author = "Davies, {J. B.} and Fiona McConnochie and A. Ross and D. Heim and B. Wallace",
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Evidence for social learning in the self-presentation of alcohol problems. / Davies, J. B.; McConnochie, Fiona; Ross, A.; Heim, D.; Wallace, B.

In: Alcohol and Alcoholism, Vol. 39, No. 4, 2004, p. 346-350.

Research output: Contribution to journalArticle

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AU - McConnochie,Fiona

AU - Ross,A.

AU - Heim,D.

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N2 - Aims: To examine the extent to which problem alcohol users' self reports of drinking pattern and symptomatology derive primarily from a functional, learned social-cognitive schema (referred to as a ‘script’ in this paper), rather than from acts of recall or memory. Methods: Using a between-groups design with one repeated (within-subjects) measure, problem drinkers and non-problem drinkers were asked to complete a questionnaire about drinking behaviour and symptoms. Each group filled in the questionnaire twice, under both of two conditions. In condition one, they used the questionnaire to describe their own drinking and in condition two they were asked to describe the drinking of the other group (i.e. the problem drinkers filled out the questionnaire to describe non-problem drinking and the non-problem drinkers described problem drinking). Results: Using analyses of variance for the different sub-scales of the questionnaire, no overall differences were found between the two groups on four of the five subscales. However, clear and significant differences were found between the two conditions. That is, both groups were able to produce clearly differentiated scripts for both problem drinking and non-problem drinking. Conclusions: These data, together with related data from other sources, suggest that ‘scripts’ for problem drinking and for non-problem drinking can be elicited from both problem-drinking and non-problem-drinking groups. The data support conclusions from an earlier study, suggesting that subjects may use learned ‘scripts’ rather than recall when responding to certain types of questionnaire instruments.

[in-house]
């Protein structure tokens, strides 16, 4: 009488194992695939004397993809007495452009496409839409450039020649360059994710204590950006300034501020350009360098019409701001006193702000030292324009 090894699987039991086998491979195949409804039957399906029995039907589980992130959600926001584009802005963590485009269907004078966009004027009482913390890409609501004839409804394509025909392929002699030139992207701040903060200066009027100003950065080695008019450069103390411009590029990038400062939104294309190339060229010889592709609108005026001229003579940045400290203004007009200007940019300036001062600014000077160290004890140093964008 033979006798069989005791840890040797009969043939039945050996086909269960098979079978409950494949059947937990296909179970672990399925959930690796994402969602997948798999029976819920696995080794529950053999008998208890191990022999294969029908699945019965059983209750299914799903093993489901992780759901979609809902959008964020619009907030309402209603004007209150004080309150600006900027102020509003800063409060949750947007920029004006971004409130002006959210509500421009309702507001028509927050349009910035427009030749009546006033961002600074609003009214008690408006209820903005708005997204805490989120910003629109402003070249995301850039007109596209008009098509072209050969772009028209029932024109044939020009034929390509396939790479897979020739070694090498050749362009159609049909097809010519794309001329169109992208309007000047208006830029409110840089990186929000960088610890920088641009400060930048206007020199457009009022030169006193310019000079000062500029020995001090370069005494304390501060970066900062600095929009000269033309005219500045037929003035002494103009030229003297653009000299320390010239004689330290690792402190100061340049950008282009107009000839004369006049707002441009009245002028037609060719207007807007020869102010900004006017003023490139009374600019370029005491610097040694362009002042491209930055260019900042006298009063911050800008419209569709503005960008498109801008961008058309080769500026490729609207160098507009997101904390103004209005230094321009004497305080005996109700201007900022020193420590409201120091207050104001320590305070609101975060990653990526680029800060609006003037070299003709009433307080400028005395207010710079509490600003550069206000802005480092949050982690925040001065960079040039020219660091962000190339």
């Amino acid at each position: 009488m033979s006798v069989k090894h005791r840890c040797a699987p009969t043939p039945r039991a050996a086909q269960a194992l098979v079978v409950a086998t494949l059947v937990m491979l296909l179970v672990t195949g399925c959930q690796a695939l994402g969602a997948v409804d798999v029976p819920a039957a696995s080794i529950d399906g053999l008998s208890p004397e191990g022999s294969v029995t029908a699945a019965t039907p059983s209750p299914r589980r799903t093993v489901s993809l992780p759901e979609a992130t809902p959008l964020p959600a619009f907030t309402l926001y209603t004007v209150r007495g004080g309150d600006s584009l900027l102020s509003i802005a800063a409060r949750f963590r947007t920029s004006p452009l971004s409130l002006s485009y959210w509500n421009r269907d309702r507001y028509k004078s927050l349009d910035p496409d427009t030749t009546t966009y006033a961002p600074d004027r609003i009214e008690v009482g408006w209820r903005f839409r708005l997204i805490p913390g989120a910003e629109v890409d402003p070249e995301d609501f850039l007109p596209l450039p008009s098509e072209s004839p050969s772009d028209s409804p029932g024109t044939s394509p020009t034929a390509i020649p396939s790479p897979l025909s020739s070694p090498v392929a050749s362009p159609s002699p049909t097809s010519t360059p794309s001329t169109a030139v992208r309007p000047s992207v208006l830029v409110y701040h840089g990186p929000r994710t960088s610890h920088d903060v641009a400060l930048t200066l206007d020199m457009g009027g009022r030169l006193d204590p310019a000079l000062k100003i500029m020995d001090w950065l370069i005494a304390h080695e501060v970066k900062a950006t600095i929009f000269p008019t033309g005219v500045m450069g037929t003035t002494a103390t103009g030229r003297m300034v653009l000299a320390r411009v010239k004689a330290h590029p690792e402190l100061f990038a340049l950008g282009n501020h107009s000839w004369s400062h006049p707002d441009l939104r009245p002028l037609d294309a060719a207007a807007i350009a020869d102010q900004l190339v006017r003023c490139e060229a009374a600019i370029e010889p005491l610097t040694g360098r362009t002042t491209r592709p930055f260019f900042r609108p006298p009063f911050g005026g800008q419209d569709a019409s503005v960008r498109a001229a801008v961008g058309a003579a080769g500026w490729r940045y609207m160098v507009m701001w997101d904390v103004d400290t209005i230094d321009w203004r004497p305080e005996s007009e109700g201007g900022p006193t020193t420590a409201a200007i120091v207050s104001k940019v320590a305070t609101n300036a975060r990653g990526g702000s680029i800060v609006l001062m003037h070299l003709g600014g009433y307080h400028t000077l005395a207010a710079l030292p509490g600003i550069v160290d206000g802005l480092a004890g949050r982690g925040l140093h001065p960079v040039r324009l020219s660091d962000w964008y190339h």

AB - Aims: To examine the extent to which problem alcohol users' self reports of drinking pattern and symptomatology derive primarily from a functional, learned social-cognitive schema (referred to as a ‘script’ in this paper), rather than from acts of recall or memory. Methods: Using a between-groups design with one repeated (within-subjects) measure, problem drinkers and non-problem drinkers were asked to complete a questionnaire about drinking behaviour and symptoms. Each group filled in the questionnaire twice, under both of two conditions. In condition one, they used the questionnaire to describe their own drinking and in condition two they were asked to describe the drinking of the other group (i.e. the problem drinkers filled out the questionnaire to describe non-problem drinking and the non-problem drinkers described problem drinking). Results: Using analyses of variance for the different sub-scales of the questionnaire, no overall differences were found between the two groups on four of the five subscales. However, clear and significant differences were found between the two conditions. That is, both groups were able to produce clearly differentiated scripts for both problem drinking and non-problem drinking. Conclusions: These data, together with related data from other sources, suggest that ‘scripts’ for problem drinking and for non-problem drinking can be elicited from both problem-drinking and non-problem-drinking groups. The data support conclusions from an earlier study, suggesting that subjects may use learned ‘scripts’ rather than recall when responding to certain types of questionnaire instruments.